Pompe disease — also known as acid alpha-glucosidase (GAA) deficiency, acid maltase deficiency, or glycogen storage disease type 2 — is a rare disease that particularly affects the heart and skeletal muscles.

The disease is caused by genetic mutations in the GAA gene, which encodes for the acid alpha-glucosidase enzyme. This enzyme is responsible for breaking down the complex sugar molecule glycogen into glucose, which the cells then use to produce energy.

How mutations in the GAA gene cause Pompe disease

About 500 different mutations in the GAA gene have been identified in people with Pompe disease. Some of these mutations lead to the complete absence of the acid alpha-glucosidase enzyme while others may cause only a reduction in the activity of the enzyme.

In either case, glycogen builds up to toxic levels inside cellular compartments called lysosomes over time, leading to damage in organs, tissues and particularly in muscles.

Glycogen that is accumulated inside lysosomes displaces or distorts the contractile elements of skeletal muscle called myofibrils that are tiny fibers found inside muscles, which interrupts the cell’s contractile capacity.

The accumulation of glycogen also leads to lysosomal enlargement and eventually rupture, which releases lysosomal enzymes that further damage muscle cells.

How the mutation is inherited

Pompe disease is inherited in an autosomal recessive pattern. This means that to manifest the disease, a person must inherit two mutated copies of the GAA gene, one from each parent. So, each parent must either have the disease or be carriers of the disease.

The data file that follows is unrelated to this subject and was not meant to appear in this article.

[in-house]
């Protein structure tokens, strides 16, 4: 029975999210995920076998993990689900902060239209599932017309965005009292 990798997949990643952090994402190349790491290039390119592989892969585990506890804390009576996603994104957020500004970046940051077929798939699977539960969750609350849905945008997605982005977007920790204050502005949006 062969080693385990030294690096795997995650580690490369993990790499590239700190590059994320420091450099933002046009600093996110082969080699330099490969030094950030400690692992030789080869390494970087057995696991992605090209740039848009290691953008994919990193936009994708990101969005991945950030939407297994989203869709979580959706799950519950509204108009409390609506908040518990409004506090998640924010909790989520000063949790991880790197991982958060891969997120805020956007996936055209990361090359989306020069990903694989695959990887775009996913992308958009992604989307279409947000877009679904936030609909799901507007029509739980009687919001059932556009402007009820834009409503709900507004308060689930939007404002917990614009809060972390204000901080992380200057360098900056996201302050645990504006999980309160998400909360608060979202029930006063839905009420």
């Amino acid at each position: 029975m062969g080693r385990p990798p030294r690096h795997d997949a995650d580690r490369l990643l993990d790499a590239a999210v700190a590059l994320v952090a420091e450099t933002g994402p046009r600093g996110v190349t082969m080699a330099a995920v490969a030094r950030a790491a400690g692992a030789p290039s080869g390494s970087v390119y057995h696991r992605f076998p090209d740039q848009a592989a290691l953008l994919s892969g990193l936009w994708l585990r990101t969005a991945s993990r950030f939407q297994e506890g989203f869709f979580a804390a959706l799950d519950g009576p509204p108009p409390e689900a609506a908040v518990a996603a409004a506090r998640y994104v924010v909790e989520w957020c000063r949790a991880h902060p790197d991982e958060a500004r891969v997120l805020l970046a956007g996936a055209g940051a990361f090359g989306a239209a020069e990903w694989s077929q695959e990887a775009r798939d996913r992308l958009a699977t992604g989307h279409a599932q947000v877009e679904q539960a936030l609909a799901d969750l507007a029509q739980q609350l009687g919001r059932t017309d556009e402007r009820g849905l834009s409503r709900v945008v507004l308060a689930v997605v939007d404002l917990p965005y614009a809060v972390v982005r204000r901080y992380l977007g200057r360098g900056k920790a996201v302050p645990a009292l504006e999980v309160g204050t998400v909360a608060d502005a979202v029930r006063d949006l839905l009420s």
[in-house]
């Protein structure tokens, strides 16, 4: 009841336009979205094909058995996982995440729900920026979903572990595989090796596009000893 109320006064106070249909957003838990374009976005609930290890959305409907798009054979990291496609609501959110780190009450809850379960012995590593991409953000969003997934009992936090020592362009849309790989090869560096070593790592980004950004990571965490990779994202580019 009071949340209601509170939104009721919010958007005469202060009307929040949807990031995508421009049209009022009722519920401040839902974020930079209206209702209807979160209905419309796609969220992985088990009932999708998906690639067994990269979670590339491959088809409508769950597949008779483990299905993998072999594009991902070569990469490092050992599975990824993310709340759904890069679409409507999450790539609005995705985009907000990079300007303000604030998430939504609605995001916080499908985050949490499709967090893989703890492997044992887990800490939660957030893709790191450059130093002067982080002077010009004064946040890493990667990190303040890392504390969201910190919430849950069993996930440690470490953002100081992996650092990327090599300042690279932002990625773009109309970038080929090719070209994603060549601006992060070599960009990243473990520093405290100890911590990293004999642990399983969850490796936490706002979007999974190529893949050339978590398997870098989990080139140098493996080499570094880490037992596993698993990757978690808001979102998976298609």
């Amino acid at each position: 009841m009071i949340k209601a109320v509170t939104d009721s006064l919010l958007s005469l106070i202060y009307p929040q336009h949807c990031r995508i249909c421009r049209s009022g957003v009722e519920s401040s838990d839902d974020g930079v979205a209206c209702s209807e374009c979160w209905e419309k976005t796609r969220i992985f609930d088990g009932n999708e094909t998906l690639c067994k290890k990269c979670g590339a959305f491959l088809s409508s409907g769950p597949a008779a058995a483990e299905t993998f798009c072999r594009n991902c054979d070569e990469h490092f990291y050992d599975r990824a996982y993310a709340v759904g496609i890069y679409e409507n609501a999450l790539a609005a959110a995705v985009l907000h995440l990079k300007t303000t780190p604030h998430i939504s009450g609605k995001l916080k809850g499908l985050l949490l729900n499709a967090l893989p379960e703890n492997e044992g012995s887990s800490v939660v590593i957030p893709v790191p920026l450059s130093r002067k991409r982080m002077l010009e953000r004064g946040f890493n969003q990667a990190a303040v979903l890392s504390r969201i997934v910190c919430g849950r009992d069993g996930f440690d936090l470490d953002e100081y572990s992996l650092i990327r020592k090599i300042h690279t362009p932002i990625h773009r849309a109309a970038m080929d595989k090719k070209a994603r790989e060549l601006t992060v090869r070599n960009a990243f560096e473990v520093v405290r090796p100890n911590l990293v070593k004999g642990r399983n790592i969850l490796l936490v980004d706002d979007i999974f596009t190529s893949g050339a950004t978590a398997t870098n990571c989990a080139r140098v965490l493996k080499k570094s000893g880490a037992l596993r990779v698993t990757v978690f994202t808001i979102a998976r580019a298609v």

If both parents are carriers, there is 25 percent risk that their child will develop the disease and 50 percent risk that they also will be a carrier. There is a 25 percent chance that the child of two carrier parents will not inherit any mutated copies of the gene.

If only one of the parents is a carrier, there is 50 percent chance that the child will be a carrier and a 50 percent chance he or she will not inherit the mutated gene.

Symptoms variations and enzyme activity

The symptoms of Pompe disease may emerge at any age from birth to late adulthood and this is associated with the severity of the mutation in the GAA gene. These mutations may lead to a partial loss of functional acid alpha-glucosidase enzyme or, in more severe cases, to a total loss of functional enzyme.

In individuals with the late-onset form of this disease, enzyme activity is only partially lost and usually is less than 40 percent. In babies with the early-onset form, enzyme activity usually is completely or almost completely absent.

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